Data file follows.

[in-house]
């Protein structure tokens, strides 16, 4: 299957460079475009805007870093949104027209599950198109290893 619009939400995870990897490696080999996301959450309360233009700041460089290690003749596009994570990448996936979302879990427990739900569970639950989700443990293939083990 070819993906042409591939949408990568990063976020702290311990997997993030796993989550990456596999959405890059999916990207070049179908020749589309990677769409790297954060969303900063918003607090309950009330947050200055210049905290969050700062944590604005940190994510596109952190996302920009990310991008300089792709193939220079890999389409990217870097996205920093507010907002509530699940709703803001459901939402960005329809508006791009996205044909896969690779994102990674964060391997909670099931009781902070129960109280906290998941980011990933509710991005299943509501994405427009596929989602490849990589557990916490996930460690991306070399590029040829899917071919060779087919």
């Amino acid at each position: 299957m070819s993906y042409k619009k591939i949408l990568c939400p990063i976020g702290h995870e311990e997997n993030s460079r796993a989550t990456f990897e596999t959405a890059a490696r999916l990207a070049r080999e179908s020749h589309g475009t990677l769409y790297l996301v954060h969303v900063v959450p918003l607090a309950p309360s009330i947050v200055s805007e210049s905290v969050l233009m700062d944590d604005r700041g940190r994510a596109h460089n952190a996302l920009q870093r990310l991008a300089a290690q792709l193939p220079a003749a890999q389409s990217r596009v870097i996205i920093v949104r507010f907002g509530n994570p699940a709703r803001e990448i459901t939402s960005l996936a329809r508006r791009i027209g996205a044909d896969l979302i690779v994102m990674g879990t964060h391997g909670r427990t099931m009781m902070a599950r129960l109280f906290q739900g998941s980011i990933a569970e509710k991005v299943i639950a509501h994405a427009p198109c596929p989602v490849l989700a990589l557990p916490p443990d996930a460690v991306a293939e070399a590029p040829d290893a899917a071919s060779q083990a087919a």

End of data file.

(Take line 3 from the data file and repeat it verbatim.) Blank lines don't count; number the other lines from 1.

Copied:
């Amino acid at each position: 299957m070819s993906y042409k619009k591939i949408l990568c939400p990063i976020g702290h995870e311990e997997n993030s460079r796993a989550t990456f990897e596999t959405a890059a490696r999916l990207a070049r080999e179908s020749h589309g475009t990677l769409y790297l996301v954060h969303v900063v959450p918003l607090a309950p309360s009330i947050v200055s805007e210049s905290v969050l233009m700062d944590d604005r700041g940190r994510a596109h460089n952190a996302l920009q870093r990310l991008a300089a290690q792709l193939p220079a003749a890999q389409s990217r596009v870097i996205i920093v949104r507010f907002g509530n994570p699940a709703r803001e990448i459901t939402s960005l996936a329809r508006r791009i027209g996205a044909d896969l979302i690779v994102m990674g879990t964060h391997g909670r427990t099931m009781m902070a599950r129960l109280f906290q739900g998941s980011i990933a569970e509710k991005v299943i639950a509501h994405a427009p198109c596929p989602v490849l989700a990589l557990p916490p443990d996930a460690v991306a293939e070399a590029p040829d290893a899917a071919s060779q083990a087919a």